Fuel injectors are not the problem. Chrysler has always had very little trouble with them, plus, do you really think eight of them are all going to fail at the same time?
Also, fixing a running problem on a Chrysler product by replacing the fuel filter is also almost unheard of.
Try disconnecting the vacuum hose from the fuel pressure regulator and plugging it. The truck won't run perfectly, and there might be some black smoke out the tail pipe, but if it doesn't stumble anymore, suspect a collapsing pickup screen in the fuel tank.
The screens tend to collapse when the largest volume of fuel is being pumped which is during coasting. Unplugging the regulator mimics loss of manifold vacuum as in when accelerating. Fuel pressure will go up significantly, hence the rich mixture and black smoke. High pressure is caused by the regulator becoming more restrictive, thus less fuel flows through it and back to the tank. The amount of fuel used by the engine won't change much, but there will be a lot less fuel going through the screen.
I don't think you can buy a new screen. You will either have to get a new pump assembly that includes the screen, or you can cut a slit in the top of it. The external filter will still trap dirt, but you also run the risk of jamming the pump impeller. Chrysler pumps are built to very tight tolerances. It makes them extremely quiet, especially compared to GM pumps, but they're also more susceptible to locking up. When you experience multiple pump failures, the fix is to have the tank steam cleaned to remove microscopic debris. Radiator repair shops can do that.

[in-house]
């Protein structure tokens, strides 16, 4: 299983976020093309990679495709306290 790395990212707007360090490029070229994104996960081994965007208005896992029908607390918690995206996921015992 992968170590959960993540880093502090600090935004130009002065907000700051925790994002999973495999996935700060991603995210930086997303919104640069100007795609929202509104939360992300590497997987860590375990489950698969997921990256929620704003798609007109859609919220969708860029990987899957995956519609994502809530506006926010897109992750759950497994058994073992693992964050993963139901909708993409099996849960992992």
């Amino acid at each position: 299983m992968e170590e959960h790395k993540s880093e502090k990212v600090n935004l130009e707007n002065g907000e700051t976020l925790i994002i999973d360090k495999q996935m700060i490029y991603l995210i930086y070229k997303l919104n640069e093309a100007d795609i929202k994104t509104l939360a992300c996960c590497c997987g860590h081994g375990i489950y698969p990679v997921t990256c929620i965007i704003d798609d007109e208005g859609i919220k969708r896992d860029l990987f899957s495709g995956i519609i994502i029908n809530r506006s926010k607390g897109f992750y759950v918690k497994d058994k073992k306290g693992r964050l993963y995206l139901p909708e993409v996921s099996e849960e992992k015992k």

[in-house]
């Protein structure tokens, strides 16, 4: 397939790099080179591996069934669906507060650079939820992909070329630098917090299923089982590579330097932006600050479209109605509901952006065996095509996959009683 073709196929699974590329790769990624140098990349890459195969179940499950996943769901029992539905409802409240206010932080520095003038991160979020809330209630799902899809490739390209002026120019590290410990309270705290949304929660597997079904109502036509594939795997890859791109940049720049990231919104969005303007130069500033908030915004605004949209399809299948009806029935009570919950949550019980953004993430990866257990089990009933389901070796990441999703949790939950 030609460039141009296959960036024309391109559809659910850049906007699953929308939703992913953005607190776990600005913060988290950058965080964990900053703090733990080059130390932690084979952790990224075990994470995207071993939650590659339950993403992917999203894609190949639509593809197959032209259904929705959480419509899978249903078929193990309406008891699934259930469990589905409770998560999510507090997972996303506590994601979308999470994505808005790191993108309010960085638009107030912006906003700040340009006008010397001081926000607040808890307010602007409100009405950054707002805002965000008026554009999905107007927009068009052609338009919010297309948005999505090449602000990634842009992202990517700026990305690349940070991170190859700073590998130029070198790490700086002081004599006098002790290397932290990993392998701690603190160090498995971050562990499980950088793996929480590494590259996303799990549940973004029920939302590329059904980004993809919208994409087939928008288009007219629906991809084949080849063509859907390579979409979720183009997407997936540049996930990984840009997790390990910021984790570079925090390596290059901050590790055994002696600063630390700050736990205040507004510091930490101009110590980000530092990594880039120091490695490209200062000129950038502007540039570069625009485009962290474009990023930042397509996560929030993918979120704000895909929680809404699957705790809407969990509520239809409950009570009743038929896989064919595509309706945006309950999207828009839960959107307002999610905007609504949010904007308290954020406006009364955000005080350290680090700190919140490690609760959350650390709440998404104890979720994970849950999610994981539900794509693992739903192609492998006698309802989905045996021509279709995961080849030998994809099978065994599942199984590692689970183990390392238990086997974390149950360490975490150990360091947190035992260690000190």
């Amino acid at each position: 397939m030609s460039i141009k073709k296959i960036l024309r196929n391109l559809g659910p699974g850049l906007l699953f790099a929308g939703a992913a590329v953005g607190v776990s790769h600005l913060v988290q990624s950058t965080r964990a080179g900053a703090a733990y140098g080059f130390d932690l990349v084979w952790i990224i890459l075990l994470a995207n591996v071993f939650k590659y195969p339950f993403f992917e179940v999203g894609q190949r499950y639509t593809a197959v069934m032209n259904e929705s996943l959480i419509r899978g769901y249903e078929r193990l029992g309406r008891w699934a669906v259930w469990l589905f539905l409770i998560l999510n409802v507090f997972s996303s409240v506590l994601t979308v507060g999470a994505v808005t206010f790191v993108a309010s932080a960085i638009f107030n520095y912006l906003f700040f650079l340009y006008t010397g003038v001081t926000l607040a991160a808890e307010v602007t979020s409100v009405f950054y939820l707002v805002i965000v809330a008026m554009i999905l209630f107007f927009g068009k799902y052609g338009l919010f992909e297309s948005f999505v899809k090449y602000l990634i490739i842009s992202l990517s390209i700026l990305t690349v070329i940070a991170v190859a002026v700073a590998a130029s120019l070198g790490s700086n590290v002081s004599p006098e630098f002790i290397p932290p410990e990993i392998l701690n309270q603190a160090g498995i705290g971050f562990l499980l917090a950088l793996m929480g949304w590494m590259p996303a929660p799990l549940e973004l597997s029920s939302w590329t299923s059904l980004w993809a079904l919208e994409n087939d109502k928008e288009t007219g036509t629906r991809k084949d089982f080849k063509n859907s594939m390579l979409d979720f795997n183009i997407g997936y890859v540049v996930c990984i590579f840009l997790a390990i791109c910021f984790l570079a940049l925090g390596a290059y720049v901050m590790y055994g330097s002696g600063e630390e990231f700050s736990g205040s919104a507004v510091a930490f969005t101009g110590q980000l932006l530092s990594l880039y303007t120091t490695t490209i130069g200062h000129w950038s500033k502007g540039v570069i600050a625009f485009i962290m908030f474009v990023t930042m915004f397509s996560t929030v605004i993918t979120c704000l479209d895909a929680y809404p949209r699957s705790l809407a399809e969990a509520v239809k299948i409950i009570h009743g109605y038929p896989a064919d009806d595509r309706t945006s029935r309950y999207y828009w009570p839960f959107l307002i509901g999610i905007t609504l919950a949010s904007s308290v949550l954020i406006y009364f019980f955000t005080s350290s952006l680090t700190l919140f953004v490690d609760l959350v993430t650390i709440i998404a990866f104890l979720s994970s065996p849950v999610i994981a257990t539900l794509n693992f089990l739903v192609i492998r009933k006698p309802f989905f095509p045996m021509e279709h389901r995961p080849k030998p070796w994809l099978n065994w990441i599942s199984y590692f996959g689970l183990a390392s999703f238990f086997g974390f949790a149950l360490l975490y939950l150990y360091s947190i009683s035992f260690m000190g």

The screen could be plugged with a rusty-colored mud too. If so, try squeezing out the crud and washing the screen in clean gas.
When you drive with the regulator hose disconnected, the exhaust will be rich for a long time. This is hard on the catalytic converter. If this is the only way you can keep driving, don't plug the disconnected vacuum hose. Leaving it open will allow a little extra air in. Idle speed will be high, but there will be less chance of overheating the converter. The "Check Engine" light will also probably turn on after a minute or two. The engine computer will see the constantly-rich exhaust, memorize a diagnostic fault code, and turn the light on. Later, when the regulator hose is reconnected, the light should go off after you cycle the ignition switch off and back on. The fault code will be erased automatically after about 50 starts.
Friday, June 5th, 2009 AT 1:50 AM